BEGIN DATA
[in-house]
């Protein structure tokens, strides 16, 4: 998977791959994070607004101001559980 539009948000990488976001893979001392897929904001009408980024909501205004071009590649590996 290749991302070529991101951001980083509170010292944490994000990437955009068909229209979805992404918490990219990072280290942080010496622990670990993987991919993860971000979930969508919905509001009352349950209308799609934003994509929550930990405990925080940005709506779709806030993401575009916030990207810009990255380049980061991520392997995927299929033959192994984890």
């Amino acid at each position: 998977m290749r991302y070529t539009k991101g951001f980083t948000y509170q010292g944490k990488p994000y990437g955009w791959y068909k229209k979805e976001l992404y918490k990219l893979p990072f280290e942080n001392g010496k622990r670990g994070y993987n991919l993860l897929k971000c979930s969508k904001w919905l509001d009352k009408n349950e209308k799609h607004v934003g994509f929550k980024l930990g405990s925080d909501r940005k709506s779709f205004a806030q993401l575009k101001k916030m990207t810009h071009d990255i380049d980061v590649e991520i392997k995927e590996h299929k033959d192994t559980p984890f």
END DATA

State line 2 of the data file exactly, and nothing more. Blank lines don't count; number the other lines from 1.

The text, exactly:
């Protein structure tokens, strides 16, 4: 998977791959994070607004101001559980 539009948000990488976001893979001392897929904001009408980024909501205004071009590649590996 290749991302070529991101951001980083509170010292944490994000990437955009068909229209979805992404918490990219990072280290942080010496622990670990993987991919993860971000979930969508919905509001009352349950209308799609934003994509929550930990405990925080940005709506779709806030993401575009916030990207810009990255380049980061991520392997995927299929033959192994984890």